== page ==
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Gravity anomalies, crustal structure and thermo-mechanical support of the Himalaya of Central Nepal

Cattin, R. and Martelet, G. and Henry, P. and Avouac, J. P. and Diament, M. and Shakya, T. R. (2001) Gravity anomalies, crustal structure and thermo-mechanical support of the Himalaya of Central Nepal. Geophysical Journal International, 147 (2). pp. 381-392. ISSN 0956-540X. https://resolver.caltech.edu/CaltechAUTHORS:20120910-084809471

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Abstract

We use two gravity profiles that we measured across Central Nepal, in conjunction with existing data, to constrain the mechanical behaviour and the petrological structure of the lithosphere in the Himalayan collision zone. The data show (1) overcompensation of the foreland and undercompensation of the Higher Himalaya, as expected from the flexural support of the range; (2) a steep gravity gradient of the order of 1.3 mgal km^(−1) beneath the Higher Himalaya, suggesting a locally steeper Moho; and (3) a 10 km wide hinge in southern Tibet. We compare these data with a 2-D mechanical model in which the Indian lithosphere is flexed down by the advancing front of the range and sedimentation in the foreland. The model assumes brittle Coulomb failure and non-linear ductile flow that depends on local temperature, which is computed from a steady-state thermal model. The computed Moho fits seismological constraints and is consistent with the main trends in the observed Bouguer anomaly. It predicts an equivalent elastic thickness of 40–50 km in the foreland. The flexural rigidity decreases northwards due to thermal and flexural weakening, resulting in a steeper Moho dip beneath the high range. Residuals at short wavelengths (over distances of 20–30 km) are interpreted in terms of (1) sediment compaction in the foreland (Δρ = 150 kg m^(−3) between the Lower and Middle Siwaliks); (2) the contact between the Tertiary molasse and the meta-sediments of the Lesser Himalaya at the MBT (Δρ = 220 kg m^(−3)); and (3) the Palung granite intrusion in the Lesser Himalaya (Δρ = 80 kg m^(−3)). Finally, if petrological transformations expected from the local (P, T) are assumed, a gravity signature of the order of 250 mgal is predicted north of the Lesser Himalaya, essentially due to eclogitization of the lower crust, which is inconsistent with the gravity data. We conclude that eclogitization of the Indian crust does not take place as expected from a steady-state local equilibrium assumption. We show, however, that eclogitization might actually occur beneath southern Tibet, where it could explain the hinge observed in the gravity data. We suspect that these eclogites are subducted with the Indian lithosphere.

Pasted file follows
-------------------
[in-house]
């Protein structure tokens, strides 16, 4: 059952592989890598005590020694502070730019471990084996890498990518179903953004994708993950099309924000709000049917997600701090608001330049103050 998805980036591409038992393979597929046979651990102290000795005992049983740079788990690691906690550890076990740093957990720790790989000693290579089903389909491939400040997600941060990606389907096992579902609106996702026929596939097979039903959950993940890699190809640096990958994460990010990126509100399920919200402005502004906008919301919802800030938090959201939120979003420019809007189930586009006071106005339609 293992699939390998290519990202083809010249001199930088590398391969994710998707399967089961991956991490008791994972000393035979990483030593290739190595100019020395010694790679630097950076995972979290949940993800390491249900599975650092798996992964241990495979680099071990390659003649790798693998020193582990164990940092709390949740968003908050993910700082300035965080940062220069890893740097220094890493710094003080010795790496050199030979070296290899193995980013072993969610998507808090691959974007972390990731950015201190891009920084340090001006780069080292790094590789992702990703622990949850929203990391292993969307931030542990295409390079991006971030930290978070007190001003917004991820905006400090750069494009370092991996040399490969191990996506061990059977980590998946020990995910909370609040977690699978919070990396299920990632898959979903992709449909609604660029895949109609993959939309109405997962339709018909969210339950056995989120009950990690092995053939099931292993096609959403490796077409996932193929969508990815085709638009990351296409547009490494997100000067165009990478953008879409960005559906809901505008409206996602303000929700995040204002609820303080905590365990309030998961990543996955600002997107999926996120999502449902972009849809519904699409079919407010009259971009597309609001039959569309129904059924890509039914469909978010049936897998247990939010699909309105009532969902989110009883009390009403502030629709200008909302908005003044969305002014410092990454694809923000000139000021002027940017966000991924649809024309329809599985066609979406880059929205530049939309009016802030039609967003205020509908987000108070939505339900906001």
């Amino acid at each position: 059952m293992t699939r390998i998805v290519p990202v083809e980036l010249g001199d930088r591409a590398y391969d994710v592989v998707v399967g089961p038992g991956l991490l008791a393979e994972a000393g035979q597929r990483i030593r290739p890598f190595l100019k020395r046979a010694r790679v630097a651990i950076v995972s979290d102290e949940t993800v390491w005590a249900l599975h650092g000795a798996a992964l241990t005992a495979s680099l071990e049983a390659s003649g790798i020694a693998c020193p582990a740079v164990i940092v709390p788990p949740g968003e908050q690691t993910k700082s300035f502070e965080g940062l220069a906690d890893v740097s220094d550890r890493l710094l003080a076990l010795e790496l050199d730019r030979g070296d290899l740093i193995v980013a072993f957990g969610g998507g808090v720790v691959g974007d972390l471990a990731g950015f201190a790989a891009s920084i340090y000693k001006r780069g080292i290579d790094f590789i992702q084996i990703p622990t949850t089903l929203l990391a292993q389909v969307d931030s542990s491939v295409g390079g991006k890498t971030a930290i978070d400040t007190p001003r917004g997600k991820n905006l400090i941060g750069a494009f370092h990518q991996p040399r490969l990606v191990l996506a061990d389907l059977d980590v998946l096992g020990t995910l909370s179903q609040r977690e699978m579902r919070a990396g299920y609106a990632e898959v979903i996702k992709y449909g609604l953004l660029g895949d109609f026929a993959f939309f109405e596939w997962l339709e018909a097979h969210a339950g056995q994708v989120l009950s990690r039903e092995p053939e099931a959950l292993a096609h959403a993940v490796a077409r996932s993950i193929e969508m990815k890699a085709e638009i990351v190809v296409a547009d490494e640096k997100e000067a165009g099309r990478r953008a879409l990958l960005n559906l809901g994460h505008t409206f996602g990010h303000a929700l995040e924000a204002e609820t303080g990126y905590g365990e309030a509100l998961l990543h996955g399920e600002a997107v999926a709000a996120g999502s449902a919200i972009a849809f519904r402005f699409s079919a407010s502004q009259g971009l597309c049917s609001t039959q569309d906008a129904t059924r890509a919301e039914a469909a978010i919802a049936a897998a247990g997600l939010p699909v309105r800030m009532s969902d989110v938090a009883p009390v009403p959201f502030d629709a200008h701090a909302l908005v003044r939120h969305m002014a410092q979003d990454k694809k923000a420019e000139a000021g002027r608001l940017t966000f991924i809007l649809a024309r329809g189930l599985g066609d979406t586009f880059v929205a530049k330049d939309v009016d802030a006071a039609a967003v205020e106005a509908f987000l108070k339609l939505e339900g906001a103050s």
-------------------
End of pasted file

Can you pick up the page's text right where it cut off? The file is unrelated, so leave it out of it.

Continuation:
Item Type:Article
Related URLs:
URLURL TypeDescription
http://dx.doi.org/10.1046/j.0956-540x.2001.01541.xDOIArticle
Additional Information:© 2001 RAS. Accepted 2001 June 8. Received 2001 January 6; in original form 2000 February 4. Article first published online: 20 Dec 2001. This paper has greatly benefited from thoughtful reviews by S. L. Klemperer and E. B. Burov, who raised several important questions and contributed significantly to the clarity of the paper. This study was funded by the IDYL program (CNRS /INSU) and by CEA. Mr Pandey, Tandukar and Bashyal of the Nepalese Department of Mines and Geology are thanked for their help in organizing the field survey. We are also grateful to Mr Timilsina and Chaudhary from PEPP and Mr Nilgobinda from the Nepalese Geodetic Survey, for their help in the field.
Group:Seismological Laboratory
Funders:
Funding AgencyGrant Number
Centre National de la Recherche Scientifique (CNRS)UNSPECIFIED
Institut National des Sciences de l'Univers (INSU)UNSPECIFIED
Commissariat à l’Energie Atomique (CEA)UNSPECIFIED
Subject Keywords:eclogitization, gravity anomaly, Himalaya, layered rheology, mechanical modelling, thermal modelling
Issue or Number:2
Record Number:CaltechAUTHORS:20120910-084809471
Persistent URL:https://resolver.caltech.edu/CaltechAUTHORS:20120910-084809471
Official Citation:Cattin, R., Martelet, G., Henry, P., Avouac, J. P., Diament, M. and Shakya, T. R. (2001), Gravity anomalies, crustal structure and thermo-mechanical support of the Himalaya of Central Nepal. Geophysical Journal International, 147: 381–392. doi: 10.1046/j.0956-540x.2001.01541.x
Usage Policy:No commercial reproduction, distribution, display or performance rights in this work are provided.
ID Code:33953
Collection:CaltechAUTHORS
Deposited By: Ruth Sustaita
Deposited On:10 Sep 2012 16:17
Last Modified:03 Oct 2019 04:14

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